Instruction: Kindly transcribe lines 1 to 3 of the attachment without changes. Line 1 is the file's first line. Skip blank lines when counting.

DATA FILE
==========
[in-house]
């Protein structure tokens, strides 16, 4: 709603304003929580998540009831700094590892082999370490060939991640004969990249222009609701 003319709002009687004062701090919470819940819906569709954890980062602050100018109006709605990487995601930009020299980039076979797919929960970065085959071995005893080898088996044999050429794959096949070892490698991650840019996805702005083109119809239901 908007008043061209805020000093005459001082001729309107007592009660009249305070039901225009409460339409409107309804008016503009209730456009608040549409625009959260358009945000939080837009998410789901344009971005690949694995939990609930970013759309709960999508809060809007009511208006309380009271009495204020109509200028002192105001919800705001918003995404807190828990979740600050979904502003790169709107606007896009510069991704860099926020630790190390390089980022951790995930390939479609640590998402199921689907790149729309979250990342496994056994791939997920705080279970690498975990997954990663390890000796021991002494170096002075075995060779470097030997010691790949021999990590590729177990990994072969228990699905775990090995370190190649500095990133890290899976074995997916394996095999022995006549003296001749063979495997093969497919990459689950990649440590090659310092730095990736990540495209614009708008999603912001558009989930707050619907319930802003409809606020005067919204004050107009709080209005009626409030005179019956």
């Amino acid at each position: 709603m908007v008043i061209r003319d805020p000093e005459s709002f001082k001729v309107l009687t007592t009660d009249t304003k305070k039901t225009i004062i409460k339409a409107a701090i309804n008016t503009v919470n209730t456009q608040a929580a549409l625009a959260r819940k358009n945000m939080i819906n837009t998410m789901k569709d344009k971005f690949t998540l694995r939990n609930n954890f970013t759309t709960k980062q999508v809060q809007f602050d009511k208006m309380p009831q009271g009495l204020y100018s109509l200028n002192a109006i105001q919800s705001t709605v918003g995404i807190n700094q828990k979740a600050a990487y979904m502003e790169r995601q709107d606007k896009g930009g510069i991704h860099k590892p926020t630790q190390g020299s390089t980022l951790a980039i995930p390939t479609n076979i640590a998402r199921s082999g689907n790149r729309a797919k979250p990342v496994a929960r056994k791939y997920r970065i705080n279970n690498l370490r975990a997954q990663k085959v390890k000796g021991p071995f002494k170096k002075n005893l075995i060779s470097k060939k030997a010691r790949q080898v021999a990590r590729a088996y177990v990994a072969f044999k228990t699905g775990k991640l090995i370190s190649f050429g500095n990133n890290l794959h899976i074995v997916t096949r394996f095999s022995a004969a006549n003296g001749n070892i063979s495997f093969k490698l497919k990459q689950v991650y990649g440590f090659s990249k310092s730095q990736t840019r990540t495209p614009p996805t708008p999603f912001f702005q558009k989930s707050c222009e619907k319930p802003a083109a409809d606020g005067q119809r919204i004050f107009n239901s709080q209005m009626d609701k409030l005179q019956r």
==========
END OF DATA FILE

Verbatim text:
[in-house]
């Protein structure tokens, strides 16, 4: 709603304003929580998540009831700094590892082999370490060939991640004969990249222009609701 003319709002009687004062701090919470819940819906569709954890980062602050100018109006709605990487995601930009020299980039076979797919929960970065085959071995005893080898088996044999050429794959096949070892490698991650840019996805702005083109119809239901 908007008043061209805020000093005459001082001729309107007592009660009249305070039901225009409460339409409107309804008016503009209730456009608040549409625009959260358009945000939080837009998410789901344009971005690949694995939990609930970013759309709960999508809060809007009511208006309380009271009495204020109509200028002192105001919800705001918003995404807190828990979740600050979904502003790169709107606007896009510069991704860099926020630790190390390089980022951790995930390939479609640590998402199921689907790149729309979250990342496994056994791939997920705080279970690498975990997954990663390890000796021991002494170096002075075995060779470097030997010691790949021999990590590729177990990994072969228990699905775990090995370190190649500095990133890290899976074995997916394996095999022995006549003296001749063979495997093969497919990459689950990649440590090659310092730095990736990540495209614009708008999603912001558009989930707050619907319930802003409809606020005067919204004050107009709080209005009626409030005179019956």
């Amino acid at each position: 709603m908007v008043i061209r003319d805020p000093e005459s709002f001082k001729v309107l009687t007592t009660d009249t304003k305070k039901t225009i004062i409460k339409a409107a701090i309804n008016t503009v919470n209730t456009q608040a929580a549409l625009a959260r819940k358009n945000m939080i819906n837009t998410m789901k569709d344009k971005f690949t998540l694995r939990n609930n954890f970013t759309t709960k980062q999508v809060q809007f602050d009511k208006m309380p009831q009271g009495l204020y100018s109509l200028n002192a109006i105001q919800s705001t709605v918003g995404i807190n700094q828990k979740a600050a990487y979904m502003e790169r995601q709107d606007k896009g930009g510069i991704h860099k590892p926020t630790q190390g020299s390089t980022l951790a980039i995930p390939t479609n076979i640590a998402r199921s082999g689907n790149r729309a797919k979250p990342v496994a929960r056994k791939y997920r970065i705080n279970n690498l370490r975990a997954q990663k085959v390890k000796g021991p071995f002494k170096k002075n005893l075995i060779s470097k060939k030997a010691r790949q080898v021999a990590r590729a088996y177990v990994a072969f044999k228990t699905g775990k991640l090995i370190s190649f050429g500095n990133n890290l794959h899976i074995v997916t096949r394996f095999s022995a004969a006549n003296g001749n070892i063979s495997f093969k490698l497919k990459q689950v991650y990649g440590f090659s990249k310092s730095q990736t840019r990540t495209p614009p996805t708008p999603f912001f702005q558009k989930s707050c222009e619907k319930p802003a083109a409809d606020g005067q119809r919204i004050f107009n239901s709080q209005m009626d609701k409030l005179q019956r």